Among them was Hallie Smith, a 24-year-old from MedStar National Rehabilitation Hospital Paralympic Sport Club in Washington, D.C. With a 2,000m time of 9:18.5, the 2017 U.S. PR1 single sculler earned the first indoor world title in the arms and shoulders event.
“I feel great, and I beat my PR by 12 seconds, which feels amazing,” she said. “I want to obviously medal this coming year [at the world championships] in Bulgaria, and I definitely want to make it to the Tokyo Games in 2020.”
In addition to the para-rowing races, Sunday morning’s events also included a live stream of Functional Electric Stimulation (FES) racing that was taking place in Boston. The footage was an exclamation point on an ergatta that does a fantastic job providing opportunities for adaptive athletes.
Racing against his own world record was 50-year-old Andy Benko from Dubuque, Iowa. After defying 20 years of history and setting the men’s 50-54-year-old 2k record in January, he pushed his mark even further, pulling a 6:01.7.
The U-23 and open events were thrilling finales to the weekend’s racing, with two more new world records.
The first went to Stanford alumnae Christine Cavallo, who had Linda Muri cheering her on in the open women’s lightweight event. Cavallo, who qualified from California, stormed out to an early lead and kept building it. She completed the piece in 6:54.1, topping the previous mark by six-tenths of a second.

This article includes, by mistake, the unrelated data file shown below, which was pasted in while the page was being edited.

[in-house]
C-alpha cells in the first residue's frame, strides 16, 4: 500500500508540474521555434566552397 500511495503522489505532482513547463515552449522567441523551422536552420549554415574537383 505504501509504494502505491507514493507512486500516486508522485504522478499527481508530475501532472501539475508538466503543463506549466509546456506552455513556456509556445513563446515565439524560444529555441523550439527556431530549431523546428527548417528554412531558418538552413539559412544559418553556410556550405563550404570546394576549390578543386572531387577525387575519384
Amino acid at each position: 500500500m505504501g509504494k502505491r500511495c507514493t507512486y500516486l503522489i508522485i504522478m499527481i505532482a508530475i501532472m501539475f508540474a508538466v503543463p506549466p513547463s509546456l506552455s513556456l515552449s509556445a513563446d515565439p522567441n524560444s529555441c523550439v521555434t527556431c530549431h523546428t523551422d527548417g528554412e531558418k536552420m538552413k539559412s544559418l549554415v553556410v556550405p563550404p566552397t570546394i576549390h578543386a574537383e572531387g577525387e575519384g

“She had a really well thought-out race plan, and she stuck to it,” Muri said. “She’s doing all the heavy lifting, but I could say something and she just responded right away.”
In the women’s open event, predictably it was Ukraine’s Olena Buryak who was out in front. The so-called “Queen of Indoor Rowing” won the gold nearly 30 seconds ahead of the field, setting a new 30-39 women’s record of 6:26.1. That’s another world-best time to go with her overall record of 6:22.8.
Jakub Podrazil of the Czech Republic threw down the weekend’s fastest time. He took the lead early and never looked back during the men’s open championship race. Podrazil was asked, after finishing with a personal best of 5:44.8, how he felt about winning the title. With a smile, he said, “I feel a little bit tired.”
China swept the women’s U-23 final with an impressive trio of sub-7 performances, and the U.S. also was denied medals in the U-23 men’s lightweight event, which was won by Artur Mikolajczewski of Poland.
Mexico’s Alexis Lopez edged out Georgetown University’s Reid Noch by .3 in the U-23 lightweight championship, finishing in 6:18.2. Andrew Knoll from the Naval Academy won the open U-23 race, putting down a strong second half to defeat Hungary’s Marton Szabo.
And then, following a string of high-intensity relays and sprints, the racing was over. Race organizers feted the new champions while volunteers packed disassembled more than 120 Concept2 ergs.
It’s unclear yet where the 2019 World Rowing Indoor Championships will take place; they are expected to change location every year. After year one in Virginia, the bar is undoubtedly set quite high.